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As the market continues to undergo a series of major mergers and acquisitions, some observers say to expect more technology M&A in 2017.
In the fall of 2015, with Dell's purchase of EMC, the technology industry witnessed the biggest technology buyout in history.
The hardware vendor bought the storage and security provider for $67 billion. Observers wondered whether the combination made sense, whether the buyout was overvalued and what the purchase foretold for the future.
It seemed surprising at the time, but was, in fact, just a foreshadowing of more technology mergers and acquisitions (M&A) to come. In 2016, the flurry of acquisitions continued, with an equity firm buying Marketo (the marketing automation vendor), Microsoft purchasing LinkedIn (the enterprise social networking site) and Oracle going after its traditional ERP competitor, NetSuite. Many smaller buyouts took place, as well, with Salesforce snapping up vendors like MetaMind, Demandware and Quip to fill out capabilities in its customer engagement platform.
Scott Robinson, a SharePoint and BI expert, weighed in on some of the 2017 technology trends that marked last year, like M&A, and which will continue to build in 2017.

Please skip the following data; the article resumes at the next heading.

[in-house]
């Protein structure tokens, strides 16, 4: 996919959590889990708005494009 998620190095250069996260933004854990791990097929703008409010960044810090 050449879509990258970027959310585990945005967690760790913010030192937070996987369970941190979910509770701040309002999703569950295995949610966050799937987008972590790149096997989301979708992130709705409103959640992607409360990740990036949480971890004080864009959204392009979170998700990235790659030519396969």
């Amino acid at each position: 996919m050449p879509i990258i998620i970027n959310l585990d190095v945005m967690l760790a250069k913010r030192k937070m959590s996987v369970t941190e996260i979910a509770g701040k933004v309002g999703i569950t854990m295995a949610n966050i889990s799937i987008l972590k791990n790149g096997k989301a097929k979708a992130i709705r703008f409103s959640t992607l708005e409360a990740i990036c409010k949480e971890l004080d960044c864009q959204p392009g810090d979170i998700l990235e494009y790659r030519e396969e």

Technology platform wars. Robinson said that fleshing out elements of their platforms makes sense for big vendors, as they want to broaden their functionality in customer engagement, BI and analytics, and internet of things.
"We have learned since [ERP implementations of the 1990s] that this monolithic deployment will eat you alive," Robinson said. "The platform wars are a 21st-century answer to that problem. They are well integrated and can solve a host of enterprise challenges all in one pass, which is a great thing."
However, according to Robinson, "It becomes unhealthy where big giants are so powerful that Microsoft can gobble up LinkedIn for pocket change. Then [the] tech universe is funneling in directions that are not as diverse, as rich as what we've had for the past decade."
Technology M&A impact. Robinson also noted that the flurry of technology M&A activity could squelch innovation and diversity in the marketplace.
"The big concern," he said, "is that this is becoming the new way tech giants do warfare against one another. Rather than trying to compete on products, services and good ideas, they're trying to compete through sheer financial power. That has never worked out well in any industry from the consumer's point of view. It's a way to dominate in a market; it's a way to win. But if you are winning by scooping up smaller competitors, you're not really out there in the marketplace competing.
"We need to be building bridges, not walls," Robinson concluded.
For more, check out the podcast above. For part one, click here.
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